How has your sound evolved since your first started making music?
Rachel: When I first came out because there was no expectation on me as an artist I just wrote. Whatever was on my heart, whatever I feeling I just wrote and I wrote to whatever genre I wanted to. But as things happened with anybody on their journey things get ab it bigger and expectation rise, and you start to put pressure on yourself and the sincerity of the music fades a bit and you stop writing music for yourself and you start to write for this audience that you’ve happened to accumulate. You start writing for business and so what happened is I started out for myself and things happened along the way and then I came back to myself and decided that I wasn’t going to write for radio anymore I’m going to write whatever is on my heart. So, what has happened with my artistry is that I’ve gone back to where I started and writing music that is true to me and is a true authentic representation of who I am.
What is one thing you have learnt from when you first started to now.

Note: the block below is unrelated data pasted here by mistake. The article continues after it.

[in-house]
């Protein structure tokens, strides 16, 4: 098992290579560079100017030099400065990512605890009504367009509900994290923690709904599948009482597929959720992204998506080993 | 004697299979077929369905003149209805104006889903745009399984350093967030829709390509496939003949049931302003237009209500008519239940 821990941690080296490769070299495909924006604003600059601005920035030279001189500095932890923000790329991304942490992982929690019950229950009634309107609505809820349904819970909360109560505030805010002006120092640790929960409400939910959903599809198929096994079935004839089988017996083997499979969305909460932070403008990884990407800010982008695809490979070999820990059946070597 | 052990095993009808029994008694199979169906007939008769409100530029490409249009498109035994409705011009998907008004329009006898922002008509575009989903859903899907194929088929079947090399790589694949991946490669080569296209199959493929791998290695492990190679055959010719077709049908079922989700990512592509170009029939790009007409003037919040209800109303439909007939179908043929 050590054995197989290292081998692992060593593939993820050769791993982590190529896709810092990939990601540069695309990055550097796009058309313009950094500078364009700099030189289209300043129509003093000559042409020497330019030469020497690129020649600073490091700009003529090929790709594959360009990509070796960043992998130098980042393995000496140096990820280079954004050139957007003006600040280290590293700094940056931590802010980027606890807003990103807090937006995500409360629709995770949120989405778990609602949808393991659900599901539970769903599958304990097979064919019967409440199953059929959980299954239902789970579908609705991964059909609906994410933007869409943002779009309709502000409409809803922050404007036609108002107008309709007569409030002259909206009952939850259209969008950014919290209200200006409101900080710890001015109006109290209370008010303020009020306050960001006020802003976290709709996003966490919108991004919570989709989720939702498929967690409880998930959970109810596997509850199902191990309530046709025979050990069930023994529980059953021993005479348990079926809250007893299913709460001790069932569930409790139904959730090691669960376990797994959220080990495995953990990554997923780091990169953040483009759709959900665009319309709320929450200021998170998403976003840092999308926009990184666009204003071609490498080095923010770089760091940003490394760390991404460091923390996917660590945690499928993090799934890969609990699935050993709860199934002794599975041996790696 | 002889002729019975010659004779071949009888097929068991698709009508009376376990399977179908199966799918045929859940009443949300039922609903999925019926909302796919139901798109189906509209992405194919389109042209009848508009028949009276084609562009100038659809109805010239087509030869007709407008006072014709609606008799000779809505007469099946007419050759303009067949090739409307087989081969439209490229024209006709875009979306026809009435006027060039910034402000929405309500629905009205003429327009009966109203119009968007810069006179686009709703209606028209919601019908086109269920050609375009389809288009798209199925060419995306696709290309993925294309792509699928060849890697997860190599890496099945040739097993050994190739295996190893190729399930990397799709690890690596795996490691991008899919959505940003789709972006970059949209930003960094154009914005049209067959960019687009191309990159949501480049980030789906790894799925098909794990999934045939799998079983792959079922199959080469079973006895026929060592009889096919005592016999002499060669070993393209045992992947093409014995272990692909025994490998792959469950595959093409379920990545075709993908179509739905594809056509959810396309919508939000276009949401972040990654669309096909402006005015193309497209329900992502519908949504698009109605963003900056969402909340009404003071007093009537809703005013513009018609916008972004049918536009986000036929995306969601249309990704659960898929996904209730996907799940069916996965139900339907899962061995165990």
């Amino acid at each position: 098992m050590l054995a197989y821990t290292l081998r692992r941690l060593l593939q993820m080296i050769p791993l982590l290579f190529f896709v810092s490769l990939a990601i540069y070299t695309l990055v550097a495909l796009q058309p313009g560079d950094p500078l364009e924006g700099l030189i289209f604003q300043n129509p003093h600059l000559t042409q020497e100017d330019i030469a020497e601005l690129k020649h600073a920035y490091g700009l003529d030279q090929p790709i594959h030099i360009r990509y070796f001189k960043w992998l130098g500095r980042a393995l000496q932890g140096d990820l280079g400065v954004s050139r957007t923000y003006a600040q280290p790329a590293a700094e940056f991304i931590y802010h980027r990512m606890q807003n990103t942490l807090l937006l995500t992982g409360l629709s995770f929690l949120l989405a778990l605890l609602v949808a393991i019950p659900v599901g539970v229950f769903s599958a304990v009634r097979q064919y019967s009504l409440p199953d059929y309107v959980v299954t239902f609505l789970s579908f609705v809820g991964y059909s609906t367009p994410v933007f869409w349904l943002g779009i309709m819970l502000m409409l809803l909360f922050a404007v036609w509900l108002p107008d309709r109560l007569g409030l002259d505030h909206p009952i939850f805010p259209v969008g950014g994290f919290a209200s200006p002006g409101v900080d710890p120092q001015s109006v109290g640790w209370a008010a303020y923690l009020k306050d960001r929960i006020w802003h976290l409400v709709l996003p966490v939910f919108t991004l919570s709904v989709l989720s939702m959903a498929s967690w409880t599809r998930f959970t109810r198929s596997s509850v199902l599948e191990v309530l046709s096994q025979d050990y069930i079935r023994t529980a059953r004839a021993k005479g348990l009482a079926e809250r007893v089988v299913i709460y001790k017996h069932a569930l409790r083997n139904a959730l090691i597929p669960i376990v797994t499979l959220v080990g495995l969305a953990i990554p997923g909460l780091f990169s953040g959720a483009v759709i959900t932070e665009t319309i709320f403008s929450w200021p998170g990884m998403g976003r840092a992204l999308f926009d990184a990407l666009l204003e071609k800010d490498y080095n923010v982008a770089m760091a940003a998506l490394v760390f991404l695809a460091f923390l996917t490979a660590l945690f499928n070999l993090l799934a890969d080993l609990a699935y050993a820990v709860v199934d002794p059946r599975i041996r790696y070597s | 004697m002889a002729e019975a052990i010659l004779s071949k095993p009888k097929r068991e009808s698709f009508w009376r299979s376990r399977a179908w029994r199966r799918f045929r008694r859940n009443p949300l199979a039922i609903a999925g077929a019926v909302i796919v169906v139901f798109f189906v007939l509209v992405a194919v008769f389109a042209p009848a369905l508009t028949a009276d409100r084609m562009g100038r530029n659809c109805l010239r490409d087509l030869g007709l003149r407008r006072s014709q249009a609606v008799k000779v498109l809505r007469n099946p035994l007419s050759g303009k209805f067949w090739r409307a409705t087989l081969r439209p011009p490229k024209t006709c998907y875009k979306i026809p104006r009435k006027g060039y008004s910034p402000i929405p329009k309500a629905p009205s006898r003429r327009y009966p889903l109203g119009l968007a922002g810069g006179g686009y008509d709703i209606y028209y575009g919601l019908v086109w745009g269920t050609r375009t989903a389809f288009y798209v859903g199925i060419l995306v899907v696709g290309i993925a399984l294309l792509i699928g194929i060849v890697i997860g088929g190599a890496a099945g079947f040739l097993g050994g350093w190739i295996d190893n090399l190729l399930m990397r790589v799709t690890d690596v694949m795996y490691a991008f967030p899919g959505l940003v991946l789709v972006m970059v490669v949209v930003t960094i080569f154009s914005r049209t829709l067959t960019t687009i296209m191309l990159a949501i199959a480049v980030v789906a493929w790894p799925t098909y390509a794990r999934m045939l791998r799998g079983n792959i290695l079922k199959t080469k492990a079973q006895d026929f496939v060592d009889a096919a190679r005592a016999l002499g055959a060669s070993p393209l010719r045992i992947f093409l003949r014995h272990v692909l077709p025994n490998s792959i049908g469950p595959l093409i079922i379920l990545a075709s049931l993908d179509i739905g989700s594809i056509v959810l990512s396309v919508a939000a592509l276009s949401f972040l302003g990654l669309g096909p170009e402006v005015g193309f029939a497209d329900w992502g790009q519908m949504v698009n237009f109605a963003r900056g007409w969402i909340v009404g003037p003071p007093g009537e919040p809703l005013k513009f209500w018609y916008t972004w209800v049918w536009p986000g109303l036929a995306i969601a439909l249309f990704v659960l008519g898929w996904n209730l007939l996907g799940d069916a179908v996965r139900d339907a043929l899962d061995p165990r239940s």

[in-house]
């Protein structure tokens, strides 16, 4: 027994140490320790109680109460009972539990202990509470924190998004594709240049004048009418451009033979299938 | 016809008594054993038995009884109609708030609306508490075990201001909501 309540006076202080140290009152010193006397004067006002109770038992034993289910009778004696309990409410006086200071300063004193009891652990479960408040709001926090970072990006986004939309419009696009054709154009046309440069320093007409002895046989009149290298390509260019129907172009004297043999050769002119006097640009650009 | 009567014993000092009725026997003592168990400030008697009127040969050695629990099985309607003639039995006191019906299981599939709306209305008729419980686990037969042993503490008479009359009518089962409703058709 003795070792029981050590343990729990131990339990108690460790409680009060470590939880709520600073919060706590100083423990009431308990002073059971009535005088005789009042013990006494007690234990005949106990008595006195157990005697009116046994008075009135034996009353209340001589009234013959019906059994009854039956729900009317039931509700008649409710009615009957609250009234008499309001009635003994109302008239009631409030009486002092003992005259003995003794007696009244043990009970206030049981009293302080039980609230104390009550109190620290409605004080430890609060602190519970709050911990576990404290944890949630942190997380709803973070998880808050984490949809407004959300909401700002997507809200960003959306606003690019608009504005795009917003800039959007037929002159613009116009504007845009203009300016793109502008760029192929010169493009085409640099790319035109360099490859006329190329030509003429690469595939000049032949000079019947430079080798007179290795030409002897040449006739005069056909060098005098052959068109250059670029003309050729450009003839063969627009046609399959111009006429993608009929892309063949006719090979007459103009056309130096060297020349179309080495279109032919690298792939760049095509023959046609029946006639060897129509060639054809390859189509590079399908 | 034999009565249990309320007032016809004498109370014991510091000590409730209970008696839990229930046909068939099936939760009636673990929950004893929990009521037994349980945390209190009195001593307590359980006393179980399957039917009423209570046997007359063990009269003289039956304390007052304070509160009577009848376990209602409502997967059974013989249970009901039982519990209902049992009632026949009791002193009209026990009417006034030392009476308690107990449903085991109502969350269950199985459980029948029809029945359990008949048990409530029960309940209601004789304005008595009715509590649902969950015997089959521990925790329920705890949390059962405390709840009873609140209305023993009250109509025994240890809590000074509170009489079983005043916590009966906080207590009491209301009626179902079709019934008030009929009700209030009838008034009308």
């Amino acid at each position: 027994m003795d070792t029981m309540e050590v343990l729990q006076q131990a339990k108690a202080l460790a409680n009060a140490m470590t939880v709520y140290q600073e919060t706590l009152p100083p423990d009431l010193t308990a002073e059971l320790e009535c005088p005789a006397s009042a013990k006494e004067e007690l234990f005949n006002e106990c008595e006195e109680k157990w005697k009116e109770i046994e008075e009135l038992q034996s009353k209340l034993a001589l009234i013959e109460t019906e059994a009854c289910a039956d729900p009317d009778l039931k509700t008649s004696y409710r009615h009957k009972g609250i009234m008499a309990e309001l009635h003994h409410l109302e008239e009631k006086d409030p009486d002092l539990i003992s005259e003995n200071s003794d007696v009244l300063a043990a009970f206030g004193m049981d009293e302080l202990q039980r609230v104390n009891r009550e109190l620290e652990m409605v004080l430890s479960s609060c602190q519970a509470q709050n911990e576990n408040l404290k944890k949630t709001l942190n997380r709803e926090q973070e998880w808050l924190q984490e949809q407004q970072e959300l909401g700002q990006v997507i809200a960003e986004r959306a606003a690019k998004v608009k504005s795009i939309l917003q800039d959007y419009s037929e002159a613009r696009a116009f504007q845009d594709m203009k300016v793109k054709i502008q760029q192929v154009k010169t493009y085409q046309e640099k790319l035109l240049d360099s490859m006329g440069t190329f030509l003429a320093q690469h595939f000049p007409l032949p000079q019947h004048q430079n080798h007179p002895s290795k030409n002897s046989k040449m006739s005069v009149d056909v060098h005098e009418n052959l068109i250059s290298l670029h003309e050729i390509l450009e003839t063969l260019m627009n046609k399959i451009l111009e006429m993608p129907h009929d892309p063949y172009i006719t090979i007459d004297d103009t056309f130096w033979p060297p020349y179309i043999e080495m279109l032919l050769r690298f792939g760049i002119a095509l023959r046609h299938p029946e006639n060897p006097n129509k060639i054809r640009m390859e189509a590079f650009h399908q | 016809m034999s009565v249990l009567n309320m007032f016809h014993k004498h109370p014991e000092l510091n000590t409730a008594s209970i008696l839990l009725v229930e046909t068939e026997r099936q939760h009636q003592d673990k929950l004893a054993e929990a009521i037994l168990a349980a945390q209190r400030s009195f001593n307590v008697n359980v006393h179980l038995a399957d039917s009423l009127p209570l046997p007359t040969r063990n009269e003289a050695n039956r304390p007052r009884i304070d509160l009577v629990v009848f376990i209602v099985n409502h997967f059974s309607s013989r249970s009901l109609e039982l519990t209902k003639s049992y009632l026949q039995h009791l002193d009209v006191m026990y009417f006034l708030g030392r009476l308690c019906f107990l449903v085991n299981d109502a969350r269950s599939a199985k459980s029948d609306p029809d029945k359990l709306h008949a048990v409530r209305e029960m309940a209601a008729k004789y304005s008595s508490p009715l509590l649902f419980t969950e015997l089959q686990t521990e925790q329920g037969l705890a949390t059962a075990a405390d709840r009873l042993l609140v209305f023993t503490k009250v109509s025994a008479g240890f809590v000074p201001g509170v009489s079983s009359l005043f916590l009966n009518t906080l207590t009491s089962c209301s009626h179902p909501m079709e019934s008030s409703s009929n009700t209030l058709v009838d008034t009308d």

Rachel: I have learnt that this give that I have been given really and truly is a gift. I feel like along the journey I realised that this journey and my gift is bigger than me. When I started I thought that yes it’s all me I’m doing what I want to do but as I’ve progressed I’ve realised that my role is just one piece of a big puzzle. And I’m literally just a vessel and so with that I’ve learnt that I have less control over things than I realise and all I need to do is be orient and be a servant and just really relax in that in being the vessel and so now it’s just being willing to submit
You have released a number of EPs and a Mixtape over the years, what is your favourite part of the creating process?
Rachel: I love writing, I like being in my room and writing, most people don’t now that everything I’ve ever released I’ve written by myself I don’t write with other people a lot. For me writing form e is my baby. But I also love the performing side as well, being I the studio is cool but as I said when I’m in my room writing and when it just comes to me and comes on to the page that freedom and that flow is exciting to me. And so, then when I’m in that performing stage and seeing how people respond to that and see how they react to those words. And seeing people enjoying what you’ve written is a very satisfying feeling. So yeah writing and performance